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Thymidylate synthase ThyA (EC 2.1.1.45; encoded by the Tyms gene), having been for 60 years a molecular target in chemotherapy, catalyses the dUMP pyrimidine ring C(5) methylation reaction, encompassing a transfer of one-carbon group (the methylene one, thus at the formaldehyde oxidation level) from 6R-N5,10-methylenetetrahydrofolate, coupled with a reduction of this group to the methyl one, with concomitant generation of 7,8-dihydrofolate and thymidylate. New facts are presented, concerning (i) molecular mechanism of the catalyzed reaction, including the substrate selectivity mechanism, (ii) mechanism of inhibition by a particular inhibitor, N4-hydroxy-dCMP, (iii) structural properties of the enzyme, (iv) cellular localization, (v) potential posttranslational modifications of the enzyme protein and their influence on the catalytic properties and (vi) non-catalytic activities of the enzyme.
... In view of such a rich repertoire of potential activities, of obvious interest is a report on possible endogenous phosphorylation of mammalian TS, demonstrated by the detection of labeled phosphoserine in the enzyme isolated from rat hepatoma cells incubated with 32 P i [6]. That TS modification could be physiologically meaningful as phosphorylation, rather than mutation, was suggested to be a potential cause of differing properties, including sensitivity to inactivation by 5-fluoro-dUMP (FdUMP) and some analogues, of TSs from parental and 5-fluoro-dUrd (FdUrd)-resistant mouse leukemia L1210 cells [7]. ...
... The endogenous enzyme proteins from parental and FdUrdresistant mouse leukemia L1210 cells [7] and calf thymus [10] were purified as previously described, but with the use of phosphatase inhibitors throughout [7]. A similar affinity chromatography approach was applied to purify C. elegans [cf. ...
... The endogenous enzyme proteins from parental and FdUrdresistant mouse leukemia L1210 cells [7] and calf thymus [10] were purified as previously described, but with the use of phosphatase inhibitors throughout [7]. A similar affinity chromatography approach was applied to purify C. elegans [cf. ...
... La phosphorylation de la TS a été initialement observée dans les cellules d'hépatome de rat H35 (Samsonoff et al., 1997) puis dans des cellules leucémiques murines L1210 (Cieśla et al., 2006). Plus ARNm hétérologues (codant la DHFR, la DCD (dCMP Désaminase), la SHMT ou encore la TK). ...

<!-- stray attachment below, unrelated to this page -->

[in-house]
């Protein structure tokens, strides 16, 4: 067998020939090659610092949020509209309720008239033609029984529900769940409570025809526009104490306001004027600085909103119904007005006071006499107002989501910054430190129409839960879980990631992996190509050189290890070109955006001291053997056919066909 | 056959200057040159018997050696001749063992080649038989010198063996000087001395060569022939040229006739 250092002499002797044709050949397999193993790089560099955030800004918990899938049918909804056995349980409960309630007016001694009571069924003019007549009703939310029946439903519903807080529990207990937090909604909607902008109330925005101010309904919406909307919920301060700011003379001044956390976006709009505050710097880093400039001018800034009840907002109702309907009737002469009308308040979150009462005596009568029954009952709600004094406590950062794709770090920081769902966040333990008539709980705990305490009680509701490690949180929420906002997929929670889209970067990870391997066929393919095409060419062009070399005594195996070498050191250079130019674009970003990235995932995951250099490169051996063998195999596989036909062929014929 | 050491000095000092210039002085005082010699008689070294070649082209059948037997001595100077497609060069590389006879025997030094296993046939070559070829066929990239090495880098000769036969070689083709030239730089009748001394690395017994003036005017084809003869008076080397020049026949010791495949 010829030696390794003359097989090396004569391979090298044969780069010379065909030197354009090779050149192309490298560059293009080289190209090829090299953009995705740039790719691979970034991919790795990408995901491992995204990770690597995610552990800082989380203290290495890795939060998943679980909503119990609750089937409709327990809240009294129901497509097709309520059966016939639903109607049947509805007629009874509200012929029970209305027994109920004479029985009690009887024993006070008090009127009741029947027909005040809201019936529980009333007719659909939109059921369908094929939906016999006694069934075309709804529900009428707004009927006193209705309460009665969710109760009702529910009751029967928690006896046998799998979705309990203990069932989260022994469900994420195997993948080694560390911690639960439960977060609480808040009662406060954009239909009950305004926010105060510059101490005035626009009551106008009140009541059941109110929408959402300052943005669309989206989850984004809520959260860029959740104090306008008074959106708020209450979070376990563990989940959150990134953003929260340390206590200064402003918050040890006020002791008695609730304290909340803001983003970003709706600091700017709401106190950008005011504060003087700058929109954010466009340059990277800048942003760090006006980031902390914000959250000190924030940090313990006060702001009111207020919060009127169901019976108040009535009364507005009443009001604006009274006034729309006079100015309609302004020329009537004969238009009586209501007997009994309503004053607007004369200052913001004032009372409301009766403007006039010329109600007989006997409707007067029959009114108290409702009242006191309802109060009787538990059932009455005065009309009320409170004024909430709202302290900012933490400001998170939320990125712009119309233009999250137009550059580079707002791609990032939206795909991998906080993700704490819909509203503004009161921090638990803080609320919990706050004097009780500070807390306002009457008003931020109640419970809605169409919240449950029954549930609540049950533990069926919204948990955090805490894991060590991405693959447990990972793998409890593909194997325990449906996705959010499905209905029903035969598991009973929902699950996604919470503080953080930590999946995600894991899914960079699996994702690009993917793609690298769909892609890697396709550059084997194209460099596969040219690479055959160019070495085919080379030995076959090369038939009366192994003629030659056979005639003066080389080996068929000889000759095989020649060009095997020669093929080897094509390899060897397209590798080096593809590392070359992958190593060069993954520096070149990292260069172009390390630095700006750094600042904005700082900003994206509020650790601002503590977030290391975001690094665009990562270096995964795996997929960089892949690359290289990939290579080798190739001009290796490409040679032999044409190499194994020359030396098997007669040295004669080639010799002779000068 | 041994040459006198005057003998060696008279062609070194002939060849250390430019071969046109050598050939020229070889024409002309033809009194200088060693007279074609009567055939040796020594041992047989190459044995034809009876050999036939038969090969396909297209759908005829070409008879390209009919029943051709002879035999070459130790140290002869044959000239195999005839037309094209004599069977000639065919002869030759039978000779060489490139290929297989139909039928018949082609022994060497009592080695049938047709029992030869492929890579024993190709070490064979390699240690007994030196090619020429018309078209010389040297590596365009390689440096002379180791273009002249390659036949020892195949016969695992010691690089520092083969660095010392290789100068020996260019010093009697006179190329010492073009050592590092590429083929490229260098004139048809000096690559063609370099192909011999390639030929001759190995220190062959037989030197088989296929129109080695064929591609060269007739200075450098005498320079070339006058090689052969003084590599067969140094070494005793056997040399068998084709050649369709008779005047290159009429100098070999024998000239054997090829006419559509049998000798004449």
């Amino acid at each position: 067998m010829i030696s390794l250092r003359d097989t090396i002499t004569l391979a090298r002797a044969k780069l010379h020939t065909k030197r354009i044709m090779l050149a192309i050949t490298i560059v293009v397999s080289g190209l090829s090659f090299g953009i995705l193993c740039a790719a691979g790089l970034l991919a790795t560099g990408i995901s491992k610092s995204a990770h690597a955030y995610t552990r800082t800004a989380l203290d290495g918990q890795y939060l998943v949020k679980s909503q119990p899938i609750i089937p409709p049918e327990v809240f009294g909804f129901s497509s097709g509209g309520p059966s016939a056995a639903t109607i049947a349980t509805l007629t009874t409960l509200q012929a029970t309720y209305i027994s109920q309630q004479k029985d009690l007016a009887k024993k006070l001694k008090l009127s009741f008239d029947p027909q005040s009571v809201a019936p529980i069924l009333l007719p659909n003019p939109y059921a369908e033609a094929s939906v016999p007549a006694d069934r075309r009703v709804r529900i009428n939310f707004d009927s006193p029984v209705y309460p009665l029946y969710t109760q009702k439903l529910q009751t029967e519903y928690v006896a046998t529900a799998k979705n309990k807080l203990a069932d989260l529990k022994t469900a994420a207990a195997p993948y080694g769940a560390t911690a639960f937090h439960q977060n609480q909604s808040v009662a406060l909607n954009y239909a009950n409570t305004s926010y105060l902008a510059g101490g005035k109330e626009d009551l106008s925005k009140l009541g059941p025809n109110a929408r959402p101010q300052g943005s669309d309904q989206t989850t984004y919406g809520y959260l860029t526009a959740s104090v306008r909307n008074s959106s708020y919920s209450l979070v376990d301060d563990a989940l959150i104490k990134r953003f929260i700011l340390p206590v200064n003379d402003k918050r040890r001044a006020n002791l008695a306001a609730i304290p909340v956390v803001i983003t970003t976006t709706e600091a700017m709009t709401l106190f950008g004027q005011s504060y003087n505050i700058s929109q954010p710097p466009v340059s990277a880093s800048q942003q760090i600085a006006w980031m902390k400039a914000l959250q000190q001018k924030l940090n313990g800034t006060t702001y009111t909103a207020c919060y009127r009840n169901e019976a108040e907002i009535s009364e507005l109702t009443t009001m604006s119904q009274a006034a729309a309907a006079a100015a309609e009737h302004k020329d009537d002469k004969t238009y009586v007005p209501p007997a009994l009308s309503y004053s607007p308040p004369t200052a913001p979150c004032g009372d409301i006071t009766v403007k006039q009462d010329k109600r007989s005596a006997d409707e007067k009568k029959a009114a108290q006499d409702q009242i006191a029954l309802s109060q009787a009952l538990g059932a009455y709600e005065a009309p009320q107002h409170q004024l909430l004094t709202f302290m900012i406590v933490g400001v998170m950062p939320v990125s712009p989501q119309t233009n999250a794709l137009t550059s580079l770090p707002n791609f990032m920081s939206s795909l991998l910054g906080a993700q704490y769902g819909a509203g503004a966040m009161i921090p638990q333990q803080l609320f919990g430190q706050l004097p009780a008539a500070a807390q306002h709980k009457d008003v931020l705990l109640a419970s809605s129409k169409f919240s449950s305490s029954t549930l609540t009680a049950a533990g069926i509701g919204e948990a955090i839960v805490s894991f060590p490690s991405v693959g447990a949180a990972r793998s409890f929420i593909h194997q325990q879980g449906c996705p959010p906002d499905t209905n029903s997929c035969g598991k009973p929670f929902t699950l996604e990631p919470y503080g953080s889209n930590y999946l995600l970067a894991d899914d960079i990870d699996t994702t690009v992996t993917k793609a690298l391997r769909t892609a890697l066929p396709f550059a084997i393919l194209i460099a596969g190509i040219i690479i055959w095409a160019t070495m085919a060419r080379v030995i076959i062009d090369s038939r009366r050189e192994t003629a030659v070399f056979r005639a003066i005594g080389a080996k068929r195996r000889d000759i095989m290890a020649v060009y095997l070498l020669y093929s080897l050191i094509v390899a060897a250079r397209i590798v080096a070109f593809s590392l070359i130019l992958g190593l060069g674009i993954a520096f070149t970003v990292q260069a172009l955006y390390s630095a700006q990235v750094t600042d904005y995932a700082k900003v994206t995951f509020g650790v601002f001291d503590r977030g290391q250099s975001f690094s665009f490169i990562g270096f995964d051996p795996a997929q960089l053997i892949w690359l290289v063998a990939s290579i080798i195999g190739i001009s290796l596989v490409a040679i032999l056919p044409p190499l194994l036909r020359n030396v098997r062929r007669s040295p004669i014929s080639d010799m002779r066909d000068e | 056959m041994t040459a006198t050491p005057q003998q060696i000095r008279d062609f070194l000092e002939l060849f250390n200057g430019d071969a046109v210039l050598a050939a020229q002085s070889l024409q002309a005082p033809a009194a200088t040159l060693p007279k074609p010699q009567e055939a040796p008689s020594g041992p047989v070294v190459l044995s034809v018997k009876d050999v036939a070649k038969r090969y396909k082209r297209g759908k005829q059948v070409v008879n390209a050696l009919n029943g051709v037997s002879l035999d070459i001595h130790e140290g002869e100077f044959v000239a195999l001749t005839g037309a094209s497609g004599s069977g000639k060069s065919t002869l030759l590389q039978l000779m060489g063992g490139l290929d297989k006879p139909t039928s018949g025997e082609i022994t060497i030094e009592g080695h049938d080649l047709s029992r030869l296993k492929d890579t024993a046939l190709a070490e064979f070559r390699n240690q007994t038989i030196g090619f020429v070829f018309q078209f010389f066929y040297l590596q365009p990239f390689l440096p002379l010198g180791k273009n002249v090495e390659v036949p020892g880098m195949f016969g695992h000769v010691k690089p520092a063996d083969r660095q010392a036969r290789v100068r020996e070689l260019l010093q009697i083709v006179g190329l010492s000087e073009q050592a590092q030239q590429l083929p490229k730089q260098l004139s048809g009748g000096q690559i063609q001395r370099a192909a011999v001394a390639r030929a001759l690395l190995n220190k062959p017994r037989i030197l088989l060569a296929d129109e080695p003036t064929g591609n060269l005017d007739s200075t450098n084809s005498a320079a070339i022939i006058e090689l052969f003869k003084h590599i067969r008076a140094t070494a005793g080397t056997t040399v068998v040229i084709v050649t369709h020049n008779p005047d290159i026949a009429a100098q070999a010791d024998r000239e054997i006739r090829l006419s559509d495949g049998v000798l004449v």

... (2015) (Frączyk et al., 2015). De manière intéressante, la phosphorylation de la TS affecte sa sensibilité à l'inactivation par le FdUMP (Cieśla et al., 2006;Ludwiczak et al., 2016). Ainsi la phosphorylation de certains résidus, dont la Ser 10 et Ser 16 , pourrait augmenter la résistance des cellules au 5-FU en empêchant l'inactivation de la TS par le FdUMP (Figures 22 et 23). ...
Thesis
Full-text available
La O-GlcNAcylation (O-N-acétylglucosaminylation) est une MPT (modification post-traductionnelle) dynamique et réversible catalysée par un unique couple d’enzymes antagonistes : l’OGT (O-GlcNAc transférase) et l’OGA (O GlcNAcase). Elle est considérée comme un véritable senseur nutritionnel et régule un grand nombre de mécanismes cellulaires fondamentaux. En ciblant des oncoprotéines et des suppresseurs de tumeur, sa dérégulation est associée à la cancérogenèse et la progression tumorale. En revanche, son rôle dans la réponse aux thérapies anti-cancéreuses est très peu étudié. Il a été néanmoins montré récemment que l’hyper-O-GlcNAcylation impacte la réponse de certains cancers à des drogues telles que le tamoxifène, le cisplatine, le bortézomib et le 5-FU (5-fluorouracile). Le 5-FU est la chimiothérapie de référence du CCR (cancer colorectal) et la TS (Thymidylate Synthase) sa cible principale. La surexpression de la TS est un biomarqueur de résistance au 5-FU utilisé en clinique. La TS a été montrée comme étant O-GlcNAcylée mais le rôle de cette MPT n’a pas été élucidé. Il nous est donc paru intéressant d’analyser le « cross-talk » entre O-GlcNAcylation et réponse au 5-FU dans le CCR dans l’hypothèse que la O-GlcNAcylation pourrait impacter la sensibilité au 5-FU en régulant sa cible TS. Un modèle murin in vivo de CCR humains et des cellules coliques non cancéreuses et cancéreuses ont été utilisés pour analyser l’effet du 5-FU sur la O-GlcNAcylation globale des protéines et réciproquement l’impact de la O-GlcNAcylation sur le niveau et l’activité de la TS, et la réponse au 5-FU. Nos données in vitro corroborent nos résultats in vivo et soutiennent que le 5-FU diminue la O-GlcNAcylation globale et que, réciproquement, la O-GlcNAcylation augmente le niveau de TS et sensibilise le CCR au 5-FU. Nous avons déchiffré le mécanisme moléculaire sous-jacent mettant en lumière le rôle de la O-GlcNAcylation dans la stabilisation de la TS et sa protection contre la dégradation protéasomale. Deux sites de O-GlcNAcylation de la TS ont été identifiés : la Thr251 à l’interface de dimérisation de l’enzyme et la Thr306 dans la séquence dégron carboxy-terminale connue pour contrôler sa dégradation. Ensemble nos résultats proposent une nouvelle stratégie thérapeutique combinant le 5-FU à un inhibiteur de l’OGA afin d’améliorer la réponse du CCR à la chimiothérapie à base de 5-FU.
... With both T. spiralis and C. elegans enzymes the non-phosphorylated fractions were used for crystallization. Separation was inspected visually using Pro-Q Diamond Phosphoprotein Gel Stain and SYPRO Ruby Protein Gel Stain applied after SDS-PAGE as described earlier [66]. ...